Climb the ladder, pick, pick, pick, and climb down again with 45 pounds hanging in front of you. Drop the apples in the wooden bin and get back up that ladder. It’s hard work, but you get to be outside and earn good money picking apples.
You’re paid a set amount for each bin you fill. Bins are four feet by four feet and two feet deep, and will hold about 1,000 pounds of apples. When I picked apples more than 15 years ago, I was paid $13 per bin, and could fill one in an hour.
Now, at least in bumper years when labor is short, growers pay up to $28 per bin, and they say experienced workers can fill one bin per hour.
The jobs are temporary and it’s hard work, but picking apples is also a fun way to get outside and make some money.
A Day in the Life of an Apple Picker
Here’s a typical routine. Strap on a picking bag and fold up the bottom to close it, tying the strings that hold it shut. Place the ladder carefully, both for your own safety and so you don’t damage the tree. Twist the apples as you pick them, to keep from breaking the tips of the branches.
When the picking bag is full, which will be about 45 pounds of apples, climb down. Loosen the strings to open the bottom of the bag over a bin so the apples gently spill into it. Repeat until the bin is full. And yes, your back will feel it after a few hours.
I worked with two friends, and we were paid cash at the end of each day. We could take breaks anytime or even leave for an hour or two. The owner of the orchard didn’t mind because he was paying by the bin, not by the hour. Cranking up the radio was fine too.
I enjoyed the work, even when the snow started to fall (it was early November in Michigan) as we finished up the juice apples. But if you want more than a pleasant outside job — if you want to make good money — you have to be strategic.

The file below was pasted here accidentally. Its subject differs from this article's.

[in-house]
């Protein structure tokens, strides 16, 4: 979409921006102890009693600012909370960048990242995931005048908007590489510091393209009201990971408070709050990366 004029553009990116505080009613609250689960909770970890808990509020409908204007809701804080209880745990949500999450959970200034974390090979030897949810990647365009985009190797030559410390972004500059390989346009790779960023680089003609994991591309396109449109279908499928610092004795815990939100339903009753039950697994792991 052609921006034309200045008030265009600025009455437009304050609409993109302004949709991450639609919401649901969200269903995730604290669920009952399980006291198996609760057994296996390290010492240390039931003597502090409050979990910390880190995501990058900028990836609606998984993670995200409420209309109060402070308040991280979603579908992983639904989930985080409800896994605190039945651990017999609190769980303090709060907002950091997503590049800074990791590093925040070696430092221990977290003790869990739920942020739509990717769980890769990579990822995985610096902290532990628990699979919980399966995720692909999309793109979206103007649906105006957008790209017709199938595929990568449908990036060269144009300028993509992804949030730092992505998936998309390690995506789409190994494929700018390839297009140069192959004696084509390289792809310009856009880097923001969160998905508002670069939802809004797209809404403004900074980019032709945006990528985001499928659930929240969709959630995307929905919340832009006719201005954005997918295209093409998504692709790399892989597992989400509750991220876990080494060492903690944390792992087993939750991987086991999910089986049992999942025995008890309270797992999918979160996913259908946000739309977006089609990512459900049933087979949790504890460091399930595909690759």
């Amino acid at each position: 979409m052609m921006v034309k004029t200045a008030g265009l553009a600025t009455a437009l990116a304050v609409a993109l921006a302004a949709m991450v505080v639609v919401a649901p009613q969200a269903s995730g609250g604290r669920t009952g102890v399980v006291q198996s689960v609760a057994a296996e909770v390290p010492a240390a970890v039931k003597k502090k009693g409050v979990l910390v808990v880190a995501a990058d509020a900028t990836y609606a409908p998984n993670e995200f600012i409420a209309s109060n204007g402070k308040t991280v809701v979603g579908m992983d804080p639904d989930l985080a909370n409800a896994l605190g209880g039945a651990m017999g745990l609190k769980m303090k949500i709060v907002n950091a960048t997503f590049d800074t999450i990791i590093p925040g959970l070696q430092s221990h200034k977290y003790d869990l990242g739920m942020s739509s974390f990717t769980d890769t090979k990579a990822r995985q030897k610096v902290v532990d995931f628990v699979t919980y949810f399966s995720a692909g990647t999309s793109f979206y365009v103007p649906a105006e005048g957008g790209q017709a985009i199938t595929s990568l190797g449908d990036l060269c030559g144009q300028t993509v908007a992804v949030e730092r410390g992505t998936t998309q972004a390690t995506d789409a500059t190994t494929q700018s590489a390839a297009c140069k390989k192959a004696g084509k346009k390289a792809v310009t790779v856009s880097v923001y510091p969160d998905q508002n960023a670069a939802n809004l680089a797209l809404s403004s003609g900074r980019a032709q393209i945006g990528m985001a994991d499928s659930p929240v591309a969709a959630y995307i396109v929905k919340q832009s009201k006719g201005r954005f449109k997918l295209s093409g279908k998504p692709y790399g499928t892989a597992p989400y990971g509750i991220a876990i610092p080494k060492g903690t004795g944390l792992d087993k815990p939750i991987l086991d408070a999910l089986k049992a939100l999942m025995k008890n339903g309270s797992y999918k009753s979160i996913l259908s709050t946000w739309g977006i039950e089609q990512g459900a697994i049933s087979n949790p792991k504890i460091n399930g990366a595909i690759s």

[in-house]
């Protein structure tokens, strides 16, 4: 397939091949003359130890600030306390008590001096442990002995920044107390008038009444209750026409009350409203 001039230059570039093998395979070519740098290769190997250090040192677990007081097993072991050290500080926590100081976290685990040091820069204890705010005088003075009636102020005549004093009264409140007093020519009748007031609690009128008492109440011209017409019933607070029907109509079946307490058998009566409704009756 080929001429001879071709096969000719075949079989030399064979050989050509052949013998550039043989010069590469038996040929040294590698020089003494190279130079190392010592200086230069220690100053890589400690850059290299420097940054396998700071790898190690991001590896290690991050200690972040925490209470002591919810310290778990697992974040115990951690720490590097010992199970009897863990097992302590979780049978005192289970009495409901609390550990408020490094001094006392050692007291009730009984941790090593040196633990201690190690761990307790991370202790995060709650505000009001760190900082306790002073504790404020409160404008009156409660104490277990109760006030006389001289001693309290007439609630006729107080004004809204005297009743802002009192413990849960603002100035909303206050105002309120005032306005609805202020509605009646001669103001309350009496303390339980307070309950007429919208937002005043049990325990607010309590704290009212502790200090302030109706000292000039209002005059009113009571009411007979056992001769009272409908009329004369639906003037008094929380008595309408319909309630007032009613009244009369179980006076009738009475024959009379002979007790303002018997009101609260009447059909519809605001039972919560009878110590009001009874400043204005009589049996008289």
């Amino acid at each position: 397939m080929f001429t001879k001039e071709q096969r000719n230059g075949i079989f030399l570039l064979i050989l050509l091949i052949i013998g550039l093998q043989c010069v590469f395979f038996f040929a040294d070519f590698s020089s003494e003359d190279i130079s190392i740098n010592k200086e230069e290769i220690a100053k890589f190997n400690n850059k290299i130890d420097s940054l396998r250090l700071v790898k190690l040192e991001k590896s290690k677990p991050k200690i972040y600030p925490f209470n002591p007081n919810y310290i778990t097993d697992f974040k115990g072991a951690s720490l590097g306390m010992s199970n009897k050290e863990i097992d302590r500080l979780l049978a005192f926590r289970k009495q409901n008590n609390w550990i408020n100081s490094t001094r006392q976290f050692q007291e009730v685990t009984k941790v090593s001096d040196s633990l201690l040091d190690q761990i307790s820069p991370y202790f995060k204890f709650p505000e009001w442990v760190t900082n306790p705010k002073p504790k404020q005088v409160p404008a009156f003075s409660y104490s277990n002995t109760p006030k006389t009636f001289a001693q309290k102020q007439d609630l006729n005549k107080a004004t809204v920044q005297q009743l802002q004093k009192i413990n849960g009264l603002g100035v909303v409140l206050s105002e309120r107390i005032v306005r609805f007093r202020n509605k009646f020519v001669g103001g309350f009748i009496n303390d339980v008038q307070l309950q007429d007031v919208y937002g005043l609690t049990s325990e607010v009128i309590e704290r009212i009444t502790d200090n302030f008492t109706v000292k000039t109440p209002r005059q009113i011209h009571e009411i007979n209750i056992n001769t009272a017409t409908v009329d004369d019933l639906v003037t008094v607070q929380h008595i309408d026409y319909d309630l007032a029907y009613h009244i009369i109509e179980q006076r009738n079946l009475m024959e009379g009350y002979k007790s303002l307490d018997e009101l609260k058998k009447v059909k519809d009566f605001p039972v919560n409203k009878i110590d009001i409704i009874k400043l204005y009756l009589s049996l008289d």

How to Make More Money Picking Apples
To increase your average hourly pay when picking apples, try one of these strategies:
- Learn to pick quickly
- Work during labor shortages
- Pick large varieties
- Pick juice apples
- Pick when there’s a heavy crop
Let’s look at each of these options in detail.
I picked about 50% faster after a few days of experience, so don’t get discouraged if you’re barely making minimum wage at first. Watch experienced pickers to see what they do, and try different methods. For example, I found climbing the trees to be faster than using ladders at times, but some growers will not allow this.
During the 2012 season, one Washington apple grower was short 200 pickers due to a good crop and a lack of immigrant labor. Rates in the area went to $28 per bin. Growers in the Pacific Northwest are expecting another record apple harvest and labor shortage in 2014, so it could be another good year for pickers.
Pick Big Apples
If you can, try to find work picking big apples. Big or small varieties take about the same amount of time to pick per apple, but it takes far fewer big ones to fill a bin, so you’ll fill them faster.
Pick Juice Apples
You can pick apples used for juice more quickly than apples for eating. We were allowed to shake them loose onto tarps, since minor bruising is not a concern when making juice — they’re juiced soon after picking, before dents can become rotten spots. The bins filled quickly, and we were paid the same per-bin wage.
Choose Loaded Trees
In some years, the branches are covered with apples — to the point of almost breaking from the weight. You can fill your bag twice as fast as when you have to constantly reposition your ladder due to slim pickings.
Finding Picking Jobs
The University of Illinois says there are commercial apple growers in 36 U.S. states. The top producers are Washington, New York, Michigan, Pennsylvania, California and Virginia. You’ll also find commercial growers in five Canadian provinces.
The work season varies according to region and the variety of apples that are grown in each orchard. Some early varieties ripen as soon as late July, and other apples are picked far into November.
On PickingJobs.com you can click on a state (or country) to find job offerings. Most listings have nothing to do with picking (they include loan officer positions in agricultural areas, for example), but below the job listings you’ll find a directory of farms and orchards, each with a list of crops, harvesting seasons and phone numbers. Call the orchards closest to you to see if they’re hiring.
Your Turn: Would you consider picking apples to make some extra money?